Who’s Counting? Five

The side effects from my second booster lingered all the way through the day yesterday, so that by the time I went to bed, I felt worse than I had all day. After another bout with some chills and uncontrollable shaking, another somewhat feverish night’s sleep, I wake up feeling almost normal on this fifth day from the end of my teaching career and retirement.

Today’s schedule looks pretty cush. First period final exam, where students are sharing their final Romeo and Juliet projects and doing some reflective writing on the semester, then another final exam period for which I will have no students, because, as we found out in our last installment of the countdown, my seniors have already flown the coop. And a half day of school means that the entire second half of the day can be spent grading finals, cleaning up, and packing up.

And there will be lots of music. First up: Steven Wilson, To The Bone, mastered at 45 rpm, which, as I understand it, is better–albeit, a pain in the keister with a belt drive turntable. First world problem. I don’t know why all my Steven Wilson records ended up in the classroom. Maybe I felt they had been previously unappreciated and underplayed while they were at home.

First period: saw some one pagers, some beautiful artwork, a newspaper article about the troubles in Verona, a rap video, and a filmed reenactment of the first meeting between Romeo and Juliet–lines memorized, complete with an acrobatic and athletic climb up to the balcony via a basketball hoop (wrong scene) and a stage kiss. Juliet was played by a boy wearing a wig. On the one hand, a brave move, but on the other–not nearly as brave as it might have been, you know, if R & J were reimagined as a same sex couple. I told the whole class at the end how awesome they were and that I couldn’t imagine a better last group of 10th graders to work with. They were smiling. Romeo said he was tearing up–but I think he was pulling my leg.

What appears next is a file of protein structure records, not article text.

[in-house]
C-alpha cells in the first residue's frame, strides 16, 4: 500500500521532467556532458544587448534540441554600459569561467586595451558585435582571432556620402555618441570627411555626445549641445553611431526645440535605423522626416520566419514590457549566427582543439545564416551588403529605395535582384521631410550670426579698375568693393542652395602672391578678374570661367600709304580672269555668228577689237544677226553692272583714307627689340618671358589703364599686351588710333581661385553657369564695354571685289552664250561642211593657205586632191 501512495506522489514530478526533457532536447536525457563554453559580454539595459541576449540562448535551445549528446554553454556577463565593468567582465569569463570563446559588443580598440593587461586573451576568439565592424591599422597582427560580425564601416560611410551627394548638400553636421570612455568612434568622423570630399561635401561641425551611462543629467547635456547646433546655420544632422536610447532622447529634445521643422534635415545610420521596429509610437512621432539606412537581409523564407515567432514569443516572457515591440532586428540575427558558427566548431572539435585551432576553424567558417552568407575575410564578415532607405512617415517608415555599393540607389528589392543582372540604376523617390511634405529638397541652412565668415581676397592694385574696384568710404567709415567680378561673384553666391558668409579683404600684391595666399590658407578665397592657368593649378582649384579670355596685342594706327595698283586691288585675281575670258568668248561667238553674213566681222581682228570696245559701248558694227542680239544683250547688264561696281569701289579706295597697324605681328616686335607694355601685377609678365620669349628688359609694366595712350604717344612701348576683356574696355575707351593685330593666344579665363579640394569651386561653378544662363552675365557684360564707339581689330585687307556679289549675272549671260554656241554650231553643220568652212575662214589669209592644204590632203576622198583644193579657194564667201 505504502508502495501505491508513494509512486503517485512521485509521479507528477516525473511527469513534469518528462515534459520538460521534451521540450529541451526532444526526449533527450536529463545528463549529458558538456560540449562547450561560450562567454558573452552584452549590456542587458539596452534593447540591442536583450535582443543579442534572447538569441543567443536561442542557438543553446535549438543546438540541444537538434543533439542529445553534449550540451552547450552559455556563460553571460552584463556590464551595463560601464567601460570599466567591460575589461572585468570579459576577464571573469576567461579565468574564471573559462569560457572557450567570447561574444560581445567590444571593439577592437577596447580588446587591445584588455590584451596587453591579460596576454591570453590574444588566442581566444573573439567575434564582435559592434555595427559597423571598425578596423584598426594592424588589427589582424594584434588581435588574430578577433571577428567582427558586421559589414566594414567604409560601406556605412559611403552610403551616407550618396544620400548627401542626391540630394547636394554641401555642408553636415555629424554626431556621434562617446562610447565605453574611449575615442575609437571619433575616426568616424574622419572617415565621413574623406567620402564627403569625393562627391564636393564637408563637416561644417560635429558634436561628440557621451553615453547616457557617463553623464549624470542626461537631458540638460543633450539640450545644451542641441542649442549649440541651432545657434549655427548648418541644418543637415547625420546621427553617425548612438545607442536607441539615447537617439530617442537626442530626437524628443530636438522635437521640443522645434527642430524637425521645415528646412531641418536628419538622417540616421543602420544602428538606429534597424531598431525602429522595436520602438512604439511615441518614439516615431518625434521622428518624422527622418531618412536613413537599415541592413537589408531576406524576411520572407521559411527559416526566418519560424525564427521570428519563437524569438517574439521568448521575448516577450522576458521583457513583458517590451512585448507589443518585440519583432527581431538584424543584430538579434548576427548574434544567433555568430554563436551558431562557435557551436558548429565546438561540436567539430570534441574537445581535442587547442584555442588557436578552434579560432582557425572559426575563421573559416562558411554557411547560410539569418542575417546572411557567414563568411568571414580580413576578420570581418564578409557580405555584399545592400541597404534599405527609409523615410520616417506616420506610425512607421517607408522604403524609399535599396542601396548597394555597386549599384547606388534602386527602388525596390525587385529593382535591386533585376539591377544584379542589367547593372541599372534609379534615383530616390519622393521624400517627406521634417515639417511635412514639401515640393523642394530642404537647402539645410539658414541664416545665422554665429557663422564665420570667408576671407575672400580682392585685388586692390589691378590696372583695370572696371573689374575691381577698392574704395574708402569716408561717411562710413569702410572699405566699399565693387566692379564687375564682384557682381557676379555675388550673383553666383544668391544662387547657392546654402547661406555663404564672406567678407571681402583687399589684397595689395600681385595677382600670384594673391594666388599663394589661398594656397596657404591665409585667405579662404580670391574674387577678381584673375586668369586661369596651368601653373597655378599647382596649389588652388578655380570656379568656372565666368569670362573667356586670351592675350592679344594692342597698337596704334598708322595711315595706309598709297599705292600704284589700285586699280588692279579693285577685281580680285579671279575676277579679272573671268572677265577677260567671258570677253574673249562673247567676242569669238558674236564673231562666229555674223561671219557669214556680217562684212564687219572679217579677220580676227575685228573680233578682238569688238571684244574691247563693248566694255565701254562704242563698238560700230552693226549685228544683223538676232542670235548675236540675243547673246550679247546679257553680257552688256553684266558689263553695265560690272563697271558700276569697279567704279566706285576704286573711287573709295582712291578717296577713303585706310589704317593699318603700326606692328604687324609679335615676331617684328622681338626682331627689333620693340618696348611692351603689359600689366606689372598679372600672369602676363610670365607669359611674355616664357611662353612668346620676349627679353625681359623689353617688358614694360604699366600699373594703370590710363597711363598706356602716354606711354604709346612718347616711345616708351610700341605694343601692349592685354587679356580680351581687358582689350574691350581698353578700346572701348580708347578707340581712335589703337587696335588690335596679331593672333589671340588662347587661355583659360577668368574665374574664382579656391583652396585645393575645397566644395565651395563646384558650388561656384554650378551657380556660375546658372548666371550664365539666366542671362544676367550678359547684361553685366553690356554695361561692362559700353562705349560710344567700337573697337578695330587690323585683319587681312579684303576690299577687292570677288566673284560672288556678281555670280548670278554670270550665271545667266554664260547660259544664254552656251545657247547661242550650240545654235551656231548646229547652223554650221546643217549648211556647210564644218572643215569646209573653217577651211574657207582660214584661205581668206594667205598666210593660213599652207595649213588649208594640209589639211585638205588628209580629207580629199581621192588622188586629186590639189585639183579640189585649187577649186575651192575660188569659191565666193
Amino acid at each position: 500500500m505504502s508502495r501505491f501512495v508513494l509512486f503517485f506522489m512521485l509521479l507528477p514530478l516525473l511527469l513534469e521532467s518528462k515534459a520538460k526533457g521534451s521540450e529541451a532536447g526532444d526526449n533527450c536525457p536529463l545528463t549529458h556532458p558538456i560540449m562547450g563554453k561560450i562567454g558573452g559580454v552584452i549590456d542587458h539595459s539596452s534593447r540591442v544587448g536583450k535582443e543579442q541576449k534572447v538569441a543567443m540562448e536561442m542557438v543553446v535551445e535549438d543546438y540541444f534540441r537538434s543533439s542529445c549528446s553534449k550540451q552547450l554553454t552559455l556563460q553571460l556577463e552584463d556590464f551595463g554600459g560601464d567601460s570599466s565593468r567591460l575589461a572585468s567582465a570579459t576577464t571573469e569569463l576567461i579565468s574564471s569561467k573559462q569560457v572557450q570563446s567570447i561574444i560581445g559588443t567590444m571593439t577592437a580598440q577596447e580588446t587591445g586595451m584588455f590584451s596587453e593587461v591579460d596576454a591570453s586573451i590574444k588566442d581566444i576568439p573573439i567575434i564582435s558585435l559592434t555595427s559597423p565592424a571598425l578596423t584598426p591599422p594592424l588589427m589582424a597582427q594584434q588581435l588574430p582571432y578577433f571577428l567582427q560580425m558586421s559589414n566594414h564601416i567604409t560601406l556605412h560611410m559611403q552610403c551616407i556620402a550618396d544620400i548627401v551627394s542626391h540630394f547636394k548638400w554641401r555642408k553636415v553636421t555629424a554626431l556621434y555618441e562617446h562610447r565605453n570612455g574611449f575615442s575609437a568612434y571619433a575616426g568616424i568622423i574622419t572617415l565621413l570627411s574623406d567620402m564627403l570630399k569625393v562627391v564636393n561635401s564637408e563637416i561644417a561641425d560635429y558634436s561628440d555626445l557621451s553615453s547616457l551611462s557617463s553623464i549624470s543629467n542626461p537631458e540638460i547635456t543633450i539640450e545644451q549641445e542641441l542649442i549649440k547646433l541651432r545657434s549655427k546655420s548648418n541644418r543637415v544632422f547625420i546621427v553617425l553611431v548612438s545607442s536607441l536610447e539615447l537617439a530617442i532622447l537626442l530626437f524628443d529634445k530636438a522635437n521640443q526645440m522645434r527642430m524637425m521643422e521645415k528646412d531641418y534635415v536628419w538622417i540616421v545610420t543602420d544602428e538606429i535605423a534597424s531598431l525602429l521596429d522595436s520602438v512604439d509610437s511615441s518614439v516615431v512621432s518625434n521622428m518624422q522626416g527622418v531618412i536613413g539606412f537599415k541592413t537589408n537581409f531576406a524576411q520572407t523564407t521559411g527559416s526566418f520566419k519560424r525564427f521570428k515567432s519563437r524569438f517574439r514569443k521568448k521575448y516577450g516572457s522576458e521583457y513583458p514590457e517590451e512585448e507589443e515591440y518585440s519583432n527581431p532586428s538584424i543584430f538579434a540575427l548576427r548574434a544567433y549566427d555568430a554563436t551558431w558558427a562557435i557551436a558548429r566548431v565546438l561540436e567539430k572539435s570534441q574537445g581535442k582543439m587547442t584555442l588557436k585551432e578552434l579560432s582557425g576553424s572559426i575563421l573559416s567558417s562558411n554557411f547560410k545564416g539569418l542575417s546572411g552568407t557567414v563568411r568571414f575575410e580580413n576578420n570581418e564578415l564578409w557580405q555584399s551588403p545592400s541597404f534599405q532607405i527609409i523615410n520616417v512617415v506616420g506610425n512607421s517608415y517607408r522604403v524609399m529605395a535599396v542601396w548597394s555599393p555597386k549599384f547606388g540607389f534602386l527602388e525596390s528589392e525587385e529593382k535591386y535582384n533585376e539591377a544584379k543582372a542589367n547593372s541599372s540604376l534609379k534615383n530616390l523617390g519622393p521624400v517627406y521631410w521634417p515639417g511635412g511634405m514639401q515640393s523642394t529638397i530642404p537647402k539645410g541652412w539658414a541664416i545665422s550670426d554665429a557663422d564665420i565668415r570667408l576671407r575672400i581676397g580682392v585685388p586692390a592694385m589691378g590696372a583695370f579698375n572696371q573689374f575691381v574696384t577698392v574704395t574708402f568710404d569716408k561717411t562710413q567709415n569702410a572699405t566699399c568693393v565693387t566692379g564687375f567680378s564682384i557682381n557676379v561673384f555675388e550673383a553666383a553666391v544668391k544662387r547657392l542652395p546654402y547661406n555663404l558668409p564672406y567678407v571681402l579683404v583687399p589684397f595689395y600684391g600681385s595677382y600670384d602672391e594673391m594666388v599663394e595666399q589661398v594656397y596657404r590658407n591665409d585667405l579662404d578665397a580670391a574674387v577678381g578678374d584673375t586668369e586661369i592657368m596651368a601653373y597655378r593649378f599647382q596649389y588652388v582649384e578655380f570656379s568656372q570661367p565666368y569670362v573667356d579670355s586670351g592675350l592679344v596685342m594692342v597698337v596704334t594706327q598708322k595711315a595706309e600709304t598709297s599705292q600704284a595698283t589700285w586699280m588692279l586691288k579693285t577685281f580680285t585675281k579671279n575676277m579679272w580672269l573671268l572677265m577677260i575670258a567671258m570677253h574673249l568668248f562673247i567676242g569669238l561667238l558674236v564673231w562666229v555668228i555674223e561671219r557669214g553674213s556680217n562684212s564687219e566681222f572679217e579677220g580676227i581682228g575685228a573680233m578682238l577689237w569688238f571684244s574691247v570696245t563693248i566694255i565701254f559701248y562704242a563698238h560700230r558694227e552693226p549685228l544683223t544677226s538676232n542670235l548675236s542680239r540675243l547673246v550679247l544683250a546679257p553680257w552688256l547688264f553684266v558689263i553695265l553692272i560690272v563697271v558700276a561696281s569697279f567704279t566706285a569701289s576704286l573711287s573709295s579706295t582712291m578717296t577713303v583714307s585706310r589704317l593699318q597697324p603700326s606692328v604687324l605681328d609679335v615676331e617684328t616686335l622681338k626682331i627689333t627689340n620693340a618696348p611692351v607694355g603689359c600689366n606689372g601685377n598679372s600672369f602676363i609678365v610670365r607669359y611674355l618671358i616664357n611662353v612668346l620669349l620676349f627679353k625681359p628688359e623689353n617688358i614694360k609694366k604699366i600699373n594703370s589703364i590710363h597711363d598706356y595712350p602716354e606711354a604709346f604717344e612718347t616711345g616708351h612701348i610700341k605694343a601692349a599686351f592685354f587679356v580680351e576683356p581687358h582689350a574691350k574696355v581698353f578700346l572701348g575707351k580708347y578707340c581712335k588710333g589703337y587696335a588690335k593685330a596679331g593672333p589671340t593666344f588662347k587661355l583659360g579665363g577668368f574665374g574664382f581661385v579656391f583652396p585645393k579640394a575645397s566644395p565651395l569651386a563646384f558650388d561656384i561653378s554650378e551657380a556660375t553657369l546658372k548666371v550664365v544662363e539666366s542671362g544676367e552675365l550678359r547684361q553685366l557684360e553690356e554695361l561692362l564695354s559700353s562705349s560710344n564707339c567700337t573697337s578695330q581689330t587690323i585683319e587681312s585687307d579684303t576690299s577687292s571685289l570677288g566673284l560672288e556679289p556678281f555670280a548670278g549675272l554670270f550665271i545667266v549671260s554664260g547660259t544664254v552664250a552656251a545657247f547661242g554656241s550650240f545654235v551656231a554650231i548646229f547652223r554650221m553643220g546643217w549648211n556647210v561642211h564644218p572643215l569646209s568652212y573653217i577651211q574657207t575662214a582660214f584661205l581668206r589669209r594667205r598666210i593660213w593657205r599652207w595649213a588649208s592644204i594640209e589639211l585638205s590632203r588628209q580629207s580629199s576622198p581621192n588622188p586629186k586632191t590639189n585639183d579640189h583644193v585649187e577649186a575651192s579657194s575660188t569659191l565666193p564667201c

Second period: I found myself making a collage photo of all of my previous school I.D. cards and a few old photos taken at work here and there that survived and were languishing inside a drawer in my office. The first card comes from the 2005-2006 school year. Maybe that was the first year we were issued official I.D. cards? I would think, that if they existed, I would have kept them, but who knows. Maybe it takes about 15 years for one to realize that a kind of history is taking shape. It’s equally possible that we just didn’t have cards. Imagine a time when you were not expected to have an I.D. card inside of a public school. And the last card is from 2015. I think that after that point, the school-year specific I.D. card went by the wayside, replaced by a photo I.D. keycard that would just never get swapped out. I’ve had that I.D. card now for years and I really dislike the photo. It’s not present in my collage.

More music: Villagers, Fever Dreams. One of my favorite new discoveries of the year, on which you will find perhaps the most cheerful pop song in recent memory: “So Simpatico.” I bet you can’t listen to this thing without smiling. Vinyl flavor: forest green. Next up, Tune Yards, Sketchy, on translucent blue.